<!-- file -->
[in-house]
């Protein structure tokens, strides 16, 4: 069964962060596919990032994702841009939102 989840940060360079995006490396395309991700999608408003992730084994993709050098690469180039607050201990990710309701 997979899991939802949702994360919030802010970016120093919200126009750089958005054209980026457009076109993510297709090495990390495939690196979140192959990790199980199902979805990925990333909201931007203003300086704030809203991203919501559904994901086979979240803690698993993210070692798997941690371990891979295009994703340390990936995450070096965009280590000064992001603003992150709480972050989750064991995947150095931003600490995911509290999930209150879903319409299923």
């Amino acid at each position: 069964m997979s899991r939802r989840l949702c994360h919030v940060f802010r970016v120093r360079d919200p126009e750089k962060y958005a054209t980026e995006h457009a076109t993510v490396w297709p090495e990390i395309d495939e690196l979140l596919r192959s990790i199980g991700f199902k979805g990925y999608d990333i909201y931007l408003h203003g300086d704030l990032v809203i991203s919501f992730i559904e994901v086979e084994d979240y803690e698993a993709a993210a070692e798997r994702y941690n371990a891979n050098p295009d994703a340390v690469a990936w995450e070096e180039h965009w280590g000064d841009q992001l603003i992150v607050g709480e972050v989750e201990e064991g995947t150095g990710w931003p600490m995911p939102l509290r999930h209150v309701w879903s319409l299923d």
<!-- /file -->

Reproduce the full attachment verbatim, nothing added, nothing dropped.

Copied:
[in-house]
């Protein structure tokens, strides 16, 4: 069964962060596919990032994702841009939102 989840940060360079995006490396395309991700999608408003992730084994993709050098690469180039607050201990990710309701 997979899991939802949702994360919030802010970016120093919200126009750089958005054209980026457009076109993510297709090495990390495939690196979140192959990790199980199902979805990925990333909201931007203003300086704030809203991203919501559904994901086979979240803690698993993210070692798997941690371990891979295009994703340390990936995450070096965009280590000064992001603003992150709480972050989750064991995947150095931003600490995911509290999930209150879903319409299923």
């Amino acid at each position: 069964m997979s899991r939802r989840l949702c994360h919030v940060f802010r970016v120093r360079d919200p126009e750089k962060y958005a054209t980026e995006h457009a076109t993510v490396w297709p090495e990390i395309d495939e690196l979140l596919r192959s990790i199980g991700f199902k979805g990925y999608d990333i909201y931007l408003h203003g300086d704030l990032v809203i991203s919501f992730i559904e994901v086979e084994d979240y803690e698993a993709a993210a070692e798997r994702y941690n371990a891979n050098p295009d994703a340390v690469a990936w995450e070096e180039h965009w280590g000064d841009q992001l603003i992150v607050g709480e972050v989750e201990e064991g995947t150095g990710w931003p600490m995911p939102l509290r999930h209150v309701w879903s319409l299923d």